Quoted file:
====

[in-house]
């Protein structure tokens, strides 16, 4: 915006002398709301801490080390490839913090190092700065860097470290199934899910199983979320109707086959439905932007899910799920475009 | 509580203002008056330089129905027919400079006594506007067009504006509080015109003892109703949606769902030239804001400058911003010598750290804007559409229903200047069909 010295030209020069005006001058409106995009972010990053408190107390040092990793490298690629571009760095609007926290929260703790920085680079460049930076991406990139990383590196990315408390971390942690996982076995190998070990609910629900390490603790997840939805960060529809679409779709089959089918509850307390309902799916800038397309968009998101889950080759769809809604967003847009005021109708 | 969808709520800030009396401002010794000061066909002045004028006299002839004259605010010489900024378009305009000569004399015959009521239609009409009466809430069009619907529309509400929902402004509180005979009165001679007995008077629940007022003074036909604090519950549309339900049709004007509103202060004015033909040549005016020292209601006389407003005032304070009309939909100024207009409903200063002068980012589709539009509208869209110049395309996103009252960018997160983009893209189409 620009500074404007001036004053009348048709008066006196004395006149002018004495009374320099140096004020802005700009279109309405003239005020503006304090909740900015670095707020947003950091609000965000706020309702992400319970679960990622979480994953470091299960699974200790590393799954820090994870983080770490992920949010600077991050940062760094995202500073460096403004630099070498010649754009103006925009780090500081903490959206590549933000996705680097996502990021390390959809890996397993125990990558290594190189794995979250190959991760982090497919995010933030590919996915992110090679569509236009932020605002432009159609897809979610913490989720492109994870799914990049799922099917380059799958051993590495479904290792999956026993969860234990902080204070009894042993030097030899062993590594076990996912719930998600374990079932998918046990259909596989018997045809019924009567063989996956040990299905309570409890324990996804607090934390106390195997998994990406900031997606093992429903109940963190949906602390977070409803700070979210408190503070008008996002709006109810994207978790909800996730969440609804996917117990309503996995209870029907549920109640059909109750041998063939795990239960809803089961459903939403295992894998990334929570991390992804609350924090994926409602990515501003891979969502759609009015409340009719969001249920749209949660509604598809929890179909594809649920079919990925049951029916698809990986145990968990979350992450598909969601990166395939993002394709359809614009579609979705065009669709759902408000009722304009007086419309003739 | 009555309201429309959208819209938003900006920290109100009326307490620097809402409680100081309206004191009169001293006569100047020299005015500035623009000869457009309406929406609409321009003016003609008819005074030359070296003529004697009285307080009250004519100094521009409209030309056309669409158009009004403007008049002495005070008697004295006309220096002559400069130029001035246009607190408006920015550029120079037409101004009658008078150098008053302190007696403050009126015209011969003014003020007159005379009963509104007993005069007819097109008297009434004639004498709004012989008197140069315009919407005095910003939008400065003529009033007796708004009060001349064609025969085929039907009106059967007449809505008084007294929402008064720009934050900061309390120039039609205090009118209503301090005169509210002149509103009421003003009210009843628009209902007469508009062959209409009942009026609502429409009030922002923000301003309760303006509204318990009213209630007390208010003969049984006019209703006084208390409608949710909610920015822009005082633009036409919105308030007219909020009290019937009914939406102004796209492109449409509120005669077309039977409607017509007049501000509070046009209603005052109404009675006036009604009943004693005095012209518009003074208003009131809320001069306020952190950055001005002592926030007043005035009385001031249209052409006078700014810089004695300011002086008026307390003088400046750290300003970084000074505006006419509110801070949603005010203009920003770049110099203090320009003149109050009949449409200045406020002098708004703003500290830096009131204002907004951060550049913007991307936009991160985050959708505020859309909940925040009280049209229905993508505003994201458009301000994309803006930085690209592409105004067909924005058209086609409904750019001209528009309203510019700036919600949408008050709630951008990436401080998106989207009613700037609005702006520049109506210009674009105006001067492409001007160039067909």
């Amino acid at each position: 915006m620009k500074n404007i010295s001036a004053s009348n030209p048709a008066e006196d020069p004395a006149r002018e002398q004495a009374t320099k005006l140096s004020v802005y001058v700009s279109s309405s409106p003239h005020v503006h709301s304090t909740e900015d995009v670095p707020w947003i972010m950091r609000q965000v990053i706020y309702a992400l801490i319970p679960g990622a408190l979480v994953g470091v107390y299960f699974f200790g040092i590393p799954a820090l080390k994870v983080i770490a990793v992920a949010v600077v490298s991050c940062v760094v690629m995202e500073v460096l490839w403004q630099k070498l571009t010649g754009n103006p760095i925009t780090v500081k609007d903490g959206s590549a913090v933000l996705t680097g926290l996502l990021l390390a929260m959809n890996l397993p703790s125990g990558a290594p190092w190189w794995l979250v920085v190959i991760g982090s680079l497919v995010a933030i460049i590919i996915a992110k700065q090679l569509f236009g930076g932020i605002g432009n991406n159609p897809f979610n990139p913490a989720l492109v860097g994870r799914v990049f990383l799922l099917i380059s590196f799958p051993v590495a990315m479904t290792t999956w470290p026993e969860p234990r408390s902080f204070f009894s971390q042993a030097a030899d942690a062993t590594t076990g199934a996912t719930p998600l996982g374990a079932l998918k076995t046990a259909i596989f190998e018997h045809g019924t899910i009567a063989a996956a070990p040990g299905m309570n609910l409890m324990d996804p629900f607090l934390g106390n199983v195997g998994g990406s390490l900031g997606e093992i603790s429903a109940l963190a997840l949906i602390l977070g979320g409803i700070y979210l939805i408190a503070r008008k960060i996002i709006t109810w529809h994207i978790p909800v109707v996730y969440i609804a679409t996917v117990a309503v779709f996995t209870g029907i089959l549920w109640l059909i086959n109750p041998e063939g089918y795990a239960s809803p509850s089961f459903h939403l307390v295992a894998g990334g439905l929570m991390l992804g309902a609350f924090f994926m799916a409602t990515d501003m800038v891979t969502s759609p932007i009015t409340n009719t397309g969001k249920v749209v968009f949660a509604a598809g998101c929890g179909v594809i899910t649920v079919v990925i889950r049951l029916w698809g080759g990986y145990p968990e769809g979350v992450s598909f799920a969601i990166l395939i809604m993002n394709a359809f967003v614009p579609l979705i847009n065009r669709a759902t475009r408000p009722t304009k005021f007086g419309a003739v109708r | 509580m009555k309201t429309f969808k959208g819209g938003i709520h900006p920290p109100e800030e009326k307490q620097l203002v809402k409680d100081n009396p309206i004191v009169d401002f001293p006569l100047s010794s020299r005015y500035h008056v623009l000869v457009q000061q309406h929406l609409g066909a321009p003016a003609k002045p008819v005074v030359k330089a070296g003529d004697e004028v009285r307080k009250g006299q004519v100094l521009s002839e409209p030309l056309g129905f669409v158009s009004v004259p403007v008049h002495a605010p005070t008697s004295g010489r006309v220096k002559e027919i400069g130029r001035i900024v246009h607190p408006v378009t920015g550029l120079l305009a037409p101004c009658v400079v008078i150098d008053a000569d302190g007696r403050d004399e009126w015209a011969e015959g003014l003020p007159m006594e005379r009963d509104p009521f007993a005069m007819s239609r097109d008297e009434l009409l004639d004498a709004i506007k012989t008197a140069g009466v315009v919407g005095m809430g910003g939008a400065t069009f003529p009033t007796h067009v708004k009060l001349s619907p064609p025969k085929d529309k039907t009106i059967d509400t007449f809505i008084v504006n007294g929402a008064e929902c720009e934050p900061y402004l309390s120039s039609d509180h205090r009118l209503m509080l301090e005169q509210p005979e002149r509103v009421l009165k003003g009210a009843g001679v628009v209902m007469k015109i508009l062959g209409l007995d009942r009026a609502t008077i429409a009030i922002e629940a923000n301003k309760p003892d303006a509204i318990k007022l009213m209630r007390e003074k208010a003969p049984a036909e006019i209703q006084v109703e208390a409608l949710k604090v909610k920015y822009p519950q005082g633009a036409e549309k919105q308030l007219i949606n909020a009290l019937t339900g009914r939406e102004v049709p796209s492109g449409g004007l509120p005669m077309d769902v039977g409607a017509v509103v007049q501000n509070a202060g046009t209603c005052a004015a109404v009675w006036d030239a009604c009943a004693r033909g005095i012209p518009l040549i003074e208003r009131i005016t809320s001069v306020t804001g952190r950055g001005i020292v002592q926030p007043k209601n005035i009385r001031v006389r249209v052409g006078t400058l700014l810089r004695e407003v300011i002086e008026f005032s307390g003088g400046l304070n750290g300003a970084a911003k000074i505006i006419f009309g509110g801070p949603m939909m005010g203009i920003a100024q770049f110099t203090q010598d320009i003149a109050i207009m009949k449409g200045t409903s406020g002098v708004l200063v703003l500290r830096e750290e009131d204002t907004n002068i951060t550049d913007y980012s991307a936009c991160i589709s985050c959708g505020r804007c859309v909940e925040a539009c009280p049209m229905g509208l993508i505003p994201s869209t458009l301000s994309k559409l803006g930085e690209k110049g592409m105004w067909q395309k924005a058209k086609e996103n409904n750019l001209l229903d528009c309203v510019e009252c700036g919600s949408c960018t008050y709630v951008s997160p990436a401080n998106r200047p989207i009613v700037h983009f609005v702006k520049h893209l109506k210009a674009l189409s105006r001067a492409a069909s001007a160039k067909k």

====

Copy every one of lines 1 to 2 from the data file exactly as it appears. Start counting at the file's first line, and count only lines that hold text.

[in-house]
């Protein structure tokens, strides 16, 4: 915006002398709301801490080390490839913090190092700065860097470290199934899910199983979320109707086959439905932007899910799920475009 | 509580203002008056330089129905027919400079006594506007067009504006509080015109003892109703949606769902030239804001400058911003010598750290804007559409229903200047069909 010295030209020069005006001058409106995009972010990053408190107390040092990793490298690629571009760095609007926290929260703790920085680079460049930076991406990139990383590196990315408390971390942690996982076995190998070990609910629900390490603790997840939805960060529809679409779709089959089918509850307390309902799916800038397309968009998101889950080759769809809604967003847009005021109708 | 969808709520800030009396401002010794000061066909002045004028006299002839004259605010010489900024378009305009000569004399015959009521239609009409009466809430069009619907529309509400929902402004509180005979009165001679007995008077629940007022003074036909604090519950549309339900049709004007509103202060004015033909040549005016020292209601006389407003005032304070009309939909100024207009409903200063002068980012589709539009509208869209110049395309996103009252960018997160983009893209189409 620009500074404007001036004053009348048709008066006196004395006149002018004495009374320099140096004020802005700009279109309405003239005020503006304090909740900015670095707020947003950091609000965000706020309702992400319970679960990622979480994953470091299960699974200790590393799954820090994870983080770490992920949010600077991050940062760094995202500073460096403004630099070498010649754009103006925009780090500081903490959206590549933000996705680097996502990021390390959809890996397993125990990558290594190189794995979250190959991760982090497919995010933030590919996915992110090679569509236009932020605002432009159609897809979610913490989720492109994870799914990049799922099917380059799958051993590495479904290792999956026993969860234990902080204070009894042993030097030899062993590594076990996912719930998600374990079932998918046990259909596989018997045809019924009567063989996956040990299905309570409890324990996804607090934390106390195997998994990406900031997606093992429903109940963190949906602390977070409803700070979210408190503070008008996002709006109810994207978790909800996730969440609804996917117990309503996995209870029907549920109640059909109750041998063939795990239960809803089961459903939403295992894998990334929570991390992804609350924090994926409602990515501003891979969502759609009015409340009719969001249920749209949660509604598809929890179909594809649920079919990925049951029916698809990986145990968990979350992450598909969601990166395939993002394709359809614009579609979705065009669709759902408000009722304009007086419309003739 | 009555309201429309959208819209938003900006920290109100009326307490620097809402409680100081309206004191009169001293006569100047020299005015500035623009000869457009309406929406609409321009003016003609008819005074030359070296003529004697009285307080009250004519100094521009409209030309056309669409158009009004403007008049002495005070008697004295006309220096002559400069130029001035246009607190408006920015550029120079037409101004009658008078150098008053302190007696403050009126015209011969003014003020007159005379009963509104007993005069007819097109008297009434004639004498709004012989008197140069315009919407005095910003939008400065003529009033007796708004009060001349064609025969085929039907009106059967007449809505008084007294929402008064720009934050900061309390120039039609205090009118209503301090005169509210002149509103009421003003009210009843628009209902007469508009062959209409009942009026609502429409009030922002923000301003309760303006509204318990009213209630007390208010003969049984006019209703006084208390409608949710909610920015822009005082633009036409919105308030007219909020009290019937009914939406102004796209492109449409509120005669077309039977409607017509007049501000509070046009209603005052109404009675006036009604009943004693005095012209518009003074208003009131809320001069306020952190950055001005002592926030007043005035009385001031249209052409006078700014810089004695300011002086008026307390003088400046750290300003970084000074505006006419509110801070949603005010203009920003770049110099203090320009003149109050009949449409200045406020002098708004703003500290830096009131204002907004951060550049913007991307936009991160985050959708505020859309909940925040009280049209229905993508505003994201458009301000994309803006930085690209592409105004067909924005058209086609409904750019001209528009309203510019700036919600949408008050709630951008990436401080998106989207009613700037609005702006520049109506210009674009105006001067492409001007160039067909």